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Man recounts pain of 2007 post-poll chaos

By OLIVIA ODHIAMBO AND MICHAEL OLLINGA | October 11th 2014 at 00:00:00 GMT +0300

 Maurice Opondo with his wife and child at home in Uranga, Siaya County [PHOTOS: OLIVIAODHIAMBO AND ANTONY GITONGA/ STANDARD]

Kiambu, Kenya: Maurice Owino Opondo, 41,was running a thriving business in Juja, Kiambu County when his world suddenly crumbled.

Mr Opondo, a resident of Uranga, Siaya County, recalls events that followed the disputed presidential poll in 2007, that saw him lose his business, limbs and get separated from his wife and two children.

He was running a mobile phone business, that used to fetch up to Sh30,000 per month, but on the morning of January 18, 2008, all that went up in smoke when his neighbours turned against him.

“My first wife lost all her teeth and suffered a spinal cord injury after we were attacked at home. She slipped and fell on our baby girl who was then two years old. This affected the baby who lost her hearing and developed speech problems,” he says.

“I was in front of my shop when a group of youth wearing masks attacked me. I screamed as they descended on me with machetes. My wife rushed to see what was happening but also met the wrath of the group. By the time they left, I was lying in a pool of blood and my limbs were severed. But Opondo knows it could have been worse.

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“I thank God they didn’t kill me. I feared for my life since the previous day, a friend of mine had been slashed to death. I have never seen my second wife and children since then. All I know is that she works in Mombasa and lives with our children,” he says.

Opondo’s story is one of dozens from victims of the post-election violence who are still seeking justice. While they may not be privy to all proceedings at the International Criminal Court where President Uhuru Kenyatta, his deputy William Ruto and radio journalist Joshua Sang’, are facing crimes against humanity charges, they share similar views on their quest for justice.

The violence, which left more than 1,000 people dead and thousands displaced, led to the setting up of more than 100 camps for internally displaced persons.

While many of these camps have since been closed, there are still dozens of people awaiting resettlement and compensation from the Government.

To date, little has been accomplished towards punishing perpetrators of the crimes, with many victims hopes of justice being dashed with revelations from the Director of Public Prosecution’s office that it was unable to prosecute more than 4,000 cases on rape, murder and arson due to lack of evidence.

Opondo regrets that the Government has only considered those who lived in IDP camps, forgetting that many people evicted from towns returned to the villages to live with their relatives, and are leading miserable lives.

 

“Several victims of the violence who were running thriving businesses, are today languishing in poverty because they were never compensated by the Government. I cannot fend for my family because I lost my limbs and my wife cannot go to the farm because of the spinal injury sustained during the violence. We largely depend on well wishers and relatives to survive, “he says.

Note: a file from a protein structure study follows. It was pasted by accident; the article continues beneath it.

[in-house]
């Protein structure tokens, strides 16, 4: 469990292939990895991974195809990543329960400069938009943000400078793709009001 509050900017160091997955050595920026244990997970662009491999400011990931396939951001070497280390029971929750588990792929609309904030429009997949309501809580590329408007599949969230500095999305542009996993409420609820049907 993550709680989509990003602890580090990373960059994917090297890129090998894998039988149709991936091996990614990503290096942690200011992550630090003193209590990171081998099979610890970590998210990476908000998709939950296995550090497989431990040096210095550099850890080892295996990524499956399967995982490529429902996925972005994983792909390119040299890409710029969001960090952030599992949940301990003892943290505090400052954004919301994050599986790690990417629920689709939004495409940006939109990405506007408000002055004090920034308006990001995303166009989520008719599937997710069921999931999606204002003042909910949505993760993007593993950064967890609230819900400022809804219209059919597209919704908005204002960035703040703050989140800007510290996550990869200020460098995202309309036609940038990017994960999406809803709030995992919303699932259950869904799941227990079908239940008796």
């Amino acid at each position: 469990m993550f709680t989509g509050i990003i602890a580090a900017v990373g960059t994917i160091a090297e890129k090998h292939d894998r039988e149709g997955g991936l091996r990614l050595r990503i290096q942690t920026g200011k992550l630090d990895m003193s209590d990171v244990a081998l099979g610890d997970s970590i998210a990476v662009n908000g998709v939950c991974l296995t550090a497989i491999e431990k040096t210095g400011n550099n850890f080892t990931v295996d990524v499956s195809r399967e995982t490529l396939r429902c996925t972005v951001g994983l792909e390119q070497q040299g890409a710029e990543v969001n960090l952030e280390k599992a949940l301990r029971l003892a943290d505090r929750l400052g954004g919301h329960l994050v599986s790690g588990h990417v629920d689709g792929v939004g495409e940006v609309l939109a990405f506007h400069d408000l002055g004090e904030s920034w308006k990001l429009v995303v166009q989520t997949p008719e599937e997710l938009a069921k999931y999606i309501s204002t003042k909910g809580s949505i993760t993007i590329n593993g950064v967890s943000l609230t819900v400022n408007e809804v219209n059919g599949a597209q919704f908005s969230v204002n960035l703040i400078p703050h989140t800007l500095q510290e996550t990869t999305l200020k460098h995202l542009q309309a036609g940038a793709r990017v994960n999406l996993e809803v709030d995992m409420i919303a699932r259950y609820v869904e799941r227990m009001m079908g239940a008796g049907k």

He hails President Kenyatta’s appearance at the ICC, saying that it is only through the judicial process at, The Hague, that justice will be done, and prays that Kenyans will heed his calls for ethnic tolerance.

“I also expect President Kenyatta’s government to represent the face of Kenya, or else his plea will remain a public relations message,” he says.

Another victim Joseph Otieno Muongo, 39, who worked and lived in Naivasha before the violence, says he has long forgotten the issue of ICC and justice, since he had nobody to turn to after he returned to his village in Uranga.

Mr Muongo lost his wife during the fracas, and his job at the Homegrown factory where he earned Sh9,800 every month.

“Due to fear of the unknown after the chaos, I was afraid to return to work despite calls from my former employer. Memories of the violence and how my wife was killed were too much to bear, so I resorted to repairing bicycles in the village”, he says.

For 91-year-old Jessy Kamunya, nothing would compare to having a place to call home. Mr Kamunya lost his eyesight four years ago, and has had to depend on his neighbours at the Kamuinge Internally Displaced Persons’ (IDPs) camp in Uasin Gishu County for food and other basic needs.

His misery began after the 2007 elections, when he was chased from his home in Tambach, Elgeyo Marakwet County.

Like many others affected by the chaos, he was evicted from the only home he knew and ended up at the Eldoret Show Grounds, where he stayed for a year.

“We were brought to Kamwingi on February 2009, after staying at the show grounds. We registered a group and were identified as genuine evictees, who the government promised to settle,” he says.

The Kamwingi Camp houses 68 families and is located in Yamumbi area, where one other Camp-Nak-a, was closed when President Kenyatta and his deputy William Ruto, visited the area and compensated 242 families. The camp was, however, not considered on allegations that the families were fake IDPs.


 


Post election violence Tribalism politics
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